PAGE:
Across the world’s troubled spots, resource wars and economic crises are being fuelled by a new kind of high-tech “blood diamond” – cryptocurrencies. Pete Howson, senior lecturer in Northumbria University’s geography and environmental sciences department, Newcastle, shares this view.
The Central African Republic (CAR) has become the latest country to adopt bitcoin as a national currency. The move follows last year’s adoption by El Salvador. But CAR’s sudden embrace of crypto is confusing. After all, El Salvador’s bitcoin adoption isn’t going well. A survey has revealed that 86% Salvadoran companies have never done a bitcoin transaction despite warnings from International Monetary Fund.
CAR, the world’s second-poorest country, is nowhere near ready for payments via cryptocurrencies. Yet CAR’s authorities threaten significant fines and other penalties on vendors who refuse to accept bitcoin for payments.
Analysts believe that the adoption of crypto-currency in CAR is intended to please the IMF and foreign money transmitters. But unlike El Salvador, CAR doesn’t have a large pool of diaspora working overseas getting stung with remittance fees when sending money home.
Is CAR trying to attract crypto rich investors? Unlikely, as land-locked CAR lacks the beautiful beaches and other trappings of crypto hotspots elsewhere. CAR is also among the world’s worst countries for internet access. What about the possibility of bitcoin mining using cheap renewables? Only 14% of CAR’s population has some access to electricity. Over 90% rely on foraged wood and charcoal for cooking and heating.
Cryptocurrencies are used to fund covert operations
While Salvadoran President Nayib Bukele makes his crypto proclamations with fanfare and fireworks, CAR President Faustin-Archange Touadera’s announcement last month featured a scanned copy of a press release, teeming with typos and posted on his Facebook page.
Touadera claimed it was necessary to “improve the conditions of Central African citizens” and make CAR “one of the world’s boldest and most visionary countries.” CAR’s former Prime Minister said the country’s crypto law was a rushed “proclamation”.
CAR has serious human rights problems. Human Rights Watch and United Nations experts recently said that since 2019, Russian fighters have been torturing, raping, and executing civilians across CAR with complete impunity.
CAR’s government relies on foreign military assistance to keep control, including through the Wagner Group, a private military security contractor with apparent links to the Russian government, and with a presence in other African countries, as well.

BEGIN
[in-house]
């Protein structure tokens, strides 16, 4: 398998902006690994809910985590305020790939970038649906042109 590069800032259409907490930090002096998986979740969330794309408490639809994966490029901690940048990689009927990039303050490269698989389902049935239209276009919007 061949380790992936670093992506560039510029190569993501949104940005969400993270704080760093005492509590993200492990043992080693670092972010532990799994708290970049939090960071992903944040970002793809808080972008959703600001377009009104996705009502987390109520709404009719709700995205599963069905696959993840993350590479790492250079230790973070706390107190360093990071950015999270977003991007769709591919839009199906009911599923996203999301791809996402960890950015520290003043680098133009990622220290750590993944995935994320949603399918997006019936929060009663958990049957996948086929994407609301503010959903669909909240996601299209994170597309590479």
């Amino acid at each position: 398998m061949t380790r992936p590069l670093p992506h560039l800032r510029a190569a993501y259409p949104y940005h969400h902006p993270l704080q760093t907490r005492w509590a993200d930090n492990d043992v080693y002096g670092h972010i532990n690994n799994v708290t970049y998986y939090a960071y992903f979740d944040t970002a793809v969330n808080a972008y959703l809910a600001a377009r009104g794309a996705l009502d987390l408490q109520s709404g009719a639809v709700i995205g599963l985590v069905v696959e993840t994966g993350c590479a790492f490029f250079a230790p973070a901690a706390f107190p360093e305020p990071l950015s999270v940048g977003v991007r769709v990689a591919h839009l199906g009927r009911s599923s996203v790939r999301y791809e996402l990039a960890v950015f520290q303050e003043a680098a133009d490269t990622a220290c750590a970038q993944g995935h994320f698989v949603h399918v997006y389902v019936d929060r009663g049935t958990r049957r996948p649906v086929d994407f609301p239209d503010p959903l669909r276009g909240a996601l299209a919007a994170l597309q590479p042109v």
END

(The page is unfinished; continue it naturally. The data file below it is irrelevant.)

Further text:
Russia has been able to use Bitcoin to finance covert operations in Africa, despite international sanctions. Bitcoin enables clandestine funding for activists to expand Russia’s influence in sub-Saharan Africa.
Cryptocurrencies are also putting the brakes on decolonization in Africa’s last colony,The disputed territory of Western Sahara where Soluna, an American bitcoin company, was recently given the go-ahead by Morocco to build a huge 900-Megawatt mining facility in the Saharawi region. According to Western Sahara Resource Watch, by setting up shop in the region, Bitcoiners are “strengthening Morocco’s belief that it can violate international law and human rights”.
Elsewhere on the continent, despite reported crimes against humanity by paramilitaries in Ethiopia, developers of the Cardano cryptocurrency are working with Ethiopian authorities to build digital-surveillance systems, including a digital ID and records system. Cardano wants to create a network of crypto-payments across Ethiopia, which will eventually connect the whole continent.
Many parts of Africa are rich in valuable resources. The colonial era saw European powers and their private corporations profiting from conflict to make a profit. The term “blood diamond” became well-known, defined as any diamond sold to fund military action in diamond-rich areas of Africa. Our research shows that across the world’s troubled spots, resource wars and economic crises are the ideal conditions for globally trading a new kind of high-tech blood diamond – cryptocurrency.